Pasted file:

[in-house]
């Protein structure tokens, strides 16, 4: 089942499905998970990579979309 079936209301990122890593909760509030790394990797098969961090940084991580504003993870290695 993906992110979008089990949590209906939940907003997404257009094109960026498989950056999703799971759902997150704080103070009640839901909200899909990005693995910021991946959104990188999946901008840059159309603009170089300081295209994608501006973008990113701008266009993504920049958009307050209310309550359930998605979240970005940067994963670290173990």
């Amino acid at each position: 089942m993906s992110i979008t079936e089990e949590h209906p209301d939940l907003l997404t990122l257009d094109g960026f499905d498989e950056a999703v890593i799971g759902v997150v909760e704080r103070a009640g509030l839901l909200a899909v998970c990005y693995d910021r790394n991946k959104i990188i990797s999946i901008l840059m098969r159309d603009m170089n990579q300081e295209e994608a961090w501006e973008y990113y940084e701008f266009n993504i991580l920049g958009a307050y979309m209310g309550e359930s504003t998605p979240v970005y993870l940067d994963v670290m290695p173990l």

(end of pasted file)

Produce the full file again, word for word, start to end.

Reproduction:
[in-house]
């Protein structure tokens, strides 16, 4: 089942499905998970990579979309 079936209301990122890593909760509030790394990797098969961090940084991580504003993870290695 993906992110979008089990949590209906939940907003997404257009094109960026498989950056999703799971759902997150704080103070009640839901909200899909990005693995910021991946959104990188999946901008840059159309603009170089300081295209994608501006973008990113701008266009993504920049958009307050209310309550359930998605979240970005940067994963670290173990």
């Amino acid at each position: 089942m993906s992110i979008t079936e089990e949590h209906p209301d939940l907003l997404t990122l257009d094109g960026f499905d498989e950056a999703v890593i799971g759902v997150v909760e704080r103070a009640g509030l839901l909200a899909v998970c990005y693995d910021r790394n991946k959104i990188i990797s999946i901008l840059m098969r159309d603009m170089n990579q300081e295209e994608a961090w501006e973008y990113y940084e701008f266009n993504i991580l920049g958009a307050y979309m209310g309550e359930s504003t998605p979240v970005y993870l940067d994963v670290m290695p173990l």